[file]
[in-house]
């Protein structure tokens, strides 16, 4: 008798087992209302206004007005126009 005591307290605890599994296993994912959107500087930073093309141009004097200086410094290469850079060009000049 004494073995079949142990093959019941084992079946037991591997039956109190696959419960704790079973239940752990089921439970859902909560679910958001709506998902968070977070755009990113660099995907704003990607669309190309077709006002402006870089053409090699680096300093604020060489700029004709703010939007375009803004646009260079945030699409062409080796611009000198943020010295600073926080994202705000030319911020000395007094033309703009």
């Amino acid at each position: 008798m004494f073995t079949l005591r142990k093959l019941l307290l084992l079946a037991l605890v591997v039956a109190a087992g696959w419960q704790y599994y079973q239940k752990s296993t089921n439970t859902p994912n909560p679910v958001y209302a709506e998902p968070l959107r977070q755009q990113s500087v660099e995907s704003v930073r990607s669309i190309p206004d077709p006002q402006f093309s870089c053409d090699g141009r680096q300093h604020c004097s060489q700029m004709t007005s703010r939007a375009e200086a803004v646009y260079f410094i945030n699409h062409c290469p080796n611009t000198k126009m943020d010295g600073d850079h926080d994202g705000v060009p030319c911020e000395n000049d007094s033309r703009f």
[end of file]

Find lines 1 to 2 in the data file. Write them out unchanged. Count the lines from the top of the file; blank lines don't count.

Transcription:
[in-house]
């Protein structure tokens, strides 16, 4: 008798087992209302206004007005126009 005591307290605890599994296993994912959107500087930073093309141009004097200086410094290469850079060009000049 004494073995079949142990093959019941084992079946037991591997039956109190696959419960704790079973239940752990089921439970859902909560679910958001709506998902968070977070755009990113660099995907704003990607669309190309077709006002402006870089053409090699680096300093604020060489700029004709703010939007375009803004646009260079945030699409062409080796611009000198943020010295600073926080994202705000030319911020000395007094033309703009």